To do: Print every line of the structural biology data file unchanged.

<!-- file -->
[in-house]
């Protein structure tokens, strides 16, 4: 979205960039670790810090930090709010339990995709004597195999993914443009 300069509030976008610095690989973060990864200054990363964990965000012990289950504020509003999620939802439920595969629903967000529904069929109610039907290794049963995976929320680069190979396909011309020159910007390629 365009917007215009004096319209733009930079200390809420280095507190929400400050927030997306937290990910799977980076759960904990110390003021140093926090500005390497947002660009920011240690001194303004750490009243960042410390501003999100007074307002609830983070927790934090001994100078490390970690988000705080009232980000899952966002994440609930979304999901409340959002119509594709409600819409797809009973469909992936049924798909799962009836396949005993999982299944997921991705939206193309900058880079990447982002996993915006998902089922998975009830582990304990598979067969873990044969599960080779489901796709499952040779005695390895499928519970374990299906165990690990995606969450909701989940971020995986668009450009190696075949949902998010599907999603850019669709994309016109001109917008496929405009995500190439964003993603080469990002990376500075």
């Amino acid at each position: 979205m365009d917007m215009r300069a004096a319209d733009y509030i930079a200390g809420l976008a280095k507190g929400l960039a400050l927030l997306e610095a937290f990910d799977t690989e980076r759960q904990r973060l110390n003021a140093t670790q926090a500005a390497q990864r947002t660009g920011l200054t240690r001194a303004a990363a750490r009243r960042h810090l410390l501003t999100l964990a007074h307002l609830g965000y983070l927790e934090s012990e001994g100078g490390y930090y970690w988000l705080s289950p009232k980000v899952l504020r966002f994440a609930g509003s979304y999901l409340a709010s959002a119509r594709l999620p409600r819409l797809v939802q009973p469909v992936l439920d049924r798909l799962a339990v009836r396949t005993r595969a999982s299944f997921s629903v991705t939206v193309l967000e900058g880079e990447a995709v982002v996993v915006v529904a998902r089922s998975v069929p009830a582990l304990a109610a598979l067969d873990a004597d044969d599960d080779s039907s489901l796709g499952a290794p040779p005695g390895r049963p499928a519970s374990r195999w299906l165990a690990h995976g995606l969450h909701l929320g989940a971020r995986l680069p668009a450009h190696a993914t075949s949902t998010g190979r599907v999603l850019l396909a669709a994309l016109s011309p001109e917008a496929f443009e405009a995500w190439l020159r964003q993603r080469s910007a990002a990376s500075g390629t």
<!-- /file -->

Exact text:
[in-house]
């Protein structure tokens, strides 16, 4: 979205960039670790810090930090709010339990995709004597195999993914443009 300069509030976008610095690989973060990864200054990363964990965000012990289950504020509003999620939802439920595969629903967000529904069929109610039907290794049963995976929320680069190979396909011309020159910007390629 365009917007215009004096319209733009930079200390809420280095507190929400400050927030997306937290990910799977980076759960904990110390003021140093926090500005390497947002660009920011240690001194303004750490009243960042410390501003999100007074307002609830983070927790934090001994100078490390970690988000705080009232980000899952966002994440609930979304999901409340959002119509594709409600819409797809009973469909992936049924798909799962009836396949005993999982299944997921991705939206193309900058880079990447982002996993915006998902089922998975009830582990304990598979067969873990044969599960080779489901796709499952040779005695390895499928519970374990299906165990690990995606969450909701989940971020995986668009450009190696075949949902998010599907999603850019669709994309016109001109917008496929405009995500190439964003993603080469990002990376500075």
């Amino acid at each position: 979205m365009d917007m215009r300069a004096a319209d733009y509030i930079a200390g809420l976008a280095k507190g929400l960039a400050l927030l997306e610095a937290f990910d799977t690989e980076r759960q904990r973060l110390n003021a140093t670790q926090a500005a390497q990864r947002t660009g920011l200054t240690r001194a303004a990363a750490r009243r960042h810090l410390l501003t999100l964990a007074h307002l609830g965000y983070l927790e934090s012990e001994g100078g490390y930090y970690w988000l705080s289950p009232k980000v899952l504020r966002f994440a609930g509003s979304y999901l409340a709010s959002a119509r594709l999620p409600r819409l797809v939802q009973p469909v992936l439920d049924r798909l799962a339990v009836r396949t005993r595969a999982s299944f997921s629903v991705t939206v193309l967000e900058g880079e990447a995709v982002v996993v915006v529904a998902r089922s998975v069929p009830a582990l304990a109610a598979l067969d873990a004597d044969d599960d080779s039907s489901l796709g499952a290794p040779p005695g390895r049963p499928a519970s374990r195999w299906l165990a690990h995976g995606l969450h909701l929320g989940a971020r995986l680069p668009a450009h190696a993914t075949s949902t998010g190979r599907v999603l850019l396909a669709a994309l016109s011309p001109e917008a496929f443009e405009a995500w190439l020159r964003q993603r080469s910007a990002a990376s500075g390629t």